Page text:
It’s fair to acknowledge that there are many ladies out there who are happy never to own their own bike, but want to experience motorcycling. Being a pillion takes concentration and experience, It may come naturally to you, but take a look at these pointers anyway – your rider may be too shy to tell you what you need to know or what you are doing wrong.
As an experienced pillion you will be able to:
- Identify the best grab points on a motorcycle.
- Grip tightly with your knees to cope with all but the heaviest braking/accelerating situations.
- Identify in advance when to put a hand on the tank or the grab rail for hard braking.
- Identify in advance when to grab the rider for hard accelerating.
- Realise when you need to concentrate hard, and when you can relax and enjoy the scenery.
- Know when there’s time to shout a couple of words and when it might risk distracting the rider too much.
- Carry a back-pack without complaint.
- Minimise knocking helmets together.
- Withstand numb bum for at least 80km before demanding a cuppa.
- Inspire such confidence in the rider that it improves his cornering and he wants you there all the time.
TOURER: As a rule the “default” position is with 100 – 300mm gap between you both on the seat (depending on the size of the seat and if there is a separate pillion perch). Lean forward slightly and try holding on gently to the sides of his jacket – if there are straps there then use those. Grip gently to the sides of the bike and his bum with your knees, you will very rarely need to adjust your position for steady riding. If there is excessive braking put your hand back and grab the aptly named grab rail. If there is excessive acceleration move your arms further around his waist and hang on.
CRUISER: Usually these come with a huge soft pillion seat and a “sissy bar” – which is a large metal contraption just behind the seat which you can lean against and grip onto. You’re very unlikely to need any more help staying on.
SPORTS: This type of bike needs the most concentration to hang on. The rider is likely to be zooming around showing off and even trying to get his knee down. If you’re daft enough to get on the back then you’re probably the one egging him on and asking him to pop wheelies. I’m not knocking it! Get out there and have fun – it’s a hoot if you go with the flow and don’t worry too much.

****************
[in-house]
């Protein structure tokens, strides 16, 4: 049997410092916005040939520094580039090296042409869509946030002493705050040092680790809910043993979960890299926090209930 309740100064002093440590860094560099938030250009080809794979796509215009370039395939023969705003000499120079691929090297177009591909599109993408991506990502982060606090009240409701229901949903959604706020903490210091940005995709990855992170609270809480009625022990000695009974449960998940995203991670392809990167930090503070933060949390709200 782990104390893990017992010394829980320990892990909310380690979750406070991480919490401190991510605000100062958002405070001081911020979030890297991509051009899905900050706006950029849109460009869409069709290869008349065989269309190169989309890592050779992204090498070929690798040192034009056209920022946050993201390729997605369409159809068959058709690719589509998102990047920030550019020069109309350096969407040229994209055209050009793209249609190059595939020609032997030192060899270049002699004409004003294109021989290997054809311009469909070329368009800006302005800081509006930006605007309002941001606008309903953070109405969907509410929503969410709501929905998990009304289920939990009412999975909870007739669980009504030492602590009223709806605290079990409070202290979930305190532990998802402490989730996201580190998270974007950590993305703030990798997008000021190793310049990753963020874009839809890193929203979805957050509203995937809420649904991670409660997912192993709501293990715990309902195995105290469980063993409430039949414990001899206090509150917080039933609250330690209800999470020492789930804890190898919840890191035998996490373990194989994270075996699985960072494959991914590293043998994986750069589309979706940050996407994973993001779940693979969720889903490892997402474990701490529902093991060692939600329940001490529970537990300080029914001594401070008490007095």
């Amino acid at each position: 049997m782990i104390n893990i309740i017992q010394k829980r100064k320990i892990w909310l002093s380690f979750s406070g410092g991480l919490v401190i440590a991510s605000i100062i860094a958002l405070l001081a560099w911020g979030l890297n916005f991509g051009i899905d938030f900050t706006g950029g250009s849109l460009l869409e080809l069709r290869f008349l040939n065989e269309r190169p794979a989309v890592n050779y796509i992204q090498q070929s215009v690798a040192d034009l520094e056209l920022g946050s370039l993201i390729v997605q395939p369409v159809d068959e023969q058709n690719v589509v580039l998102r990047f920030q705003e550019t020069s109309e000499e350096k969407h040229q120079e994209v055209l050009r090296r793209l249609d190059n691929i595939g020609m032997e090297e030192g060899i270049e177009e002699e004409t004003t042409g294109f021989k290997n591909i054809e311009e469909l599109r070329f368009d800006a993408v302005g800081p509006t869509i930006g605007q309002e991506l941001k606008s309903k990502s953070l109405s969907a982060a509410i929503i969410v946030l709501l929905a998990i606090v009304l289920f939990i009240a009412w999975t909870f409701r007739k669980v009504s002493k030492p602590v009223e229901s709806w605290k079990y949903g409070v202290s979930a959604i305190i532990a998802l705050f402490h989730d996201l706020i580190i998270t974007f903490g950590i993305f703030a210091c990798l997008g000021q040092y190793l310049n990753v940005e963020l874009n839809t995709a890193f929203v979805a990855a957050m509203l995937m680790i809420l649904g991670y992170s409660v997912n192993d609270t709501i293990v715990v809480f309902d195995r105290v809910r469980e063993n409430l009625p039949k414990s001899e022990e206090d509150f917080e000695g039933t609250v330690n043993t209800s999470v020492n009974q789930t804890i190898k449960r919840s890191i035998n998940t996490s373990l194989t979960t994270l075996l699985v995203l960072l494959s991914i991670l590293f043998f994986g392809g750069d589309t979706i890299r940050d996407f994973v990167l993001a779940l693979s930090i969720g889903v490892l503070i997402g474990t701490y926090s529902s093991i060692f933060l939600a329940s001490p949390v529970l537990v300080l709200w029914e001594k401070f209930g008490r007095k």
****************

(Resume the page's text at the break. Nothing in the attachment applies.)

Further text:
To fit onto these machines it helps if you are less than 1.5m tall. The best position is tucked in as tight as possible and squeezed up as close as you can get. If you’re lucky and the bike has a grab rail then hang onto it until your arm goes numb, then swap arms at a suitable point (i.e. stopped at traffic lights). The other arm should be tight around his waist as far as you can get it to take the acceleration. If there is no grab rail (most Super Sports bikes) then both arms should be around his waist as tightly as possible. Your knees should be in a vice-like grip around his legs and bum.
If he’s really going hell for leather then turn the “round the waist” hand round so that your palm is towards the tank – this is so that under hard breaking you can push against the tank to stop all of your weight catapulting into him. He’ll really thank you for this because riding a sports bike is hard enough on the arms without having to bear the weight of a pillion too. He’ll probably like the cuddling up feeling of it too!
LEAN ANGLE: You should always move your body with the bike. When you get used to it the flow will be natural and the ride will feel smooth. NEVER be tempted to sit up because you don’t think you’re going to make it round a corner. Rest assured that if you do this you will NOT make it round the corner. Have a little faith in the rider’s abilities and recognise that bikes can lean to scary angles – watch some bike racing and you’ll see. If you don’t trust the rider then don’t get on the back!
If you are on a Super Sports bike and adopting the position described above, then you won’t have any choice but to go where the rider goes. Try this on other types of bikes too if you find you are uncomfortable and keep trying to sit up – snuggling up to the rider is the best way to “be in harmony” with him and the bike.
COMMUNICATION: If you don’t have an intercom then establish a rule for various prods, signals and gestures before you set out, for instance:
- Push the middle of his back = go faster, I’m bored
- Tap on his left shoulder = request to get on or off
- Tap on his right shoulder = indicate that you are ready to roll
- Tap on his side several times = I’m a little nervous, would you slow down now please?
- Pat his legs or a give big hug = I’m really enjoying the ride, thanks, keep going
- Wave to the side of his helmet when passing a sign = I want to go there or tell you something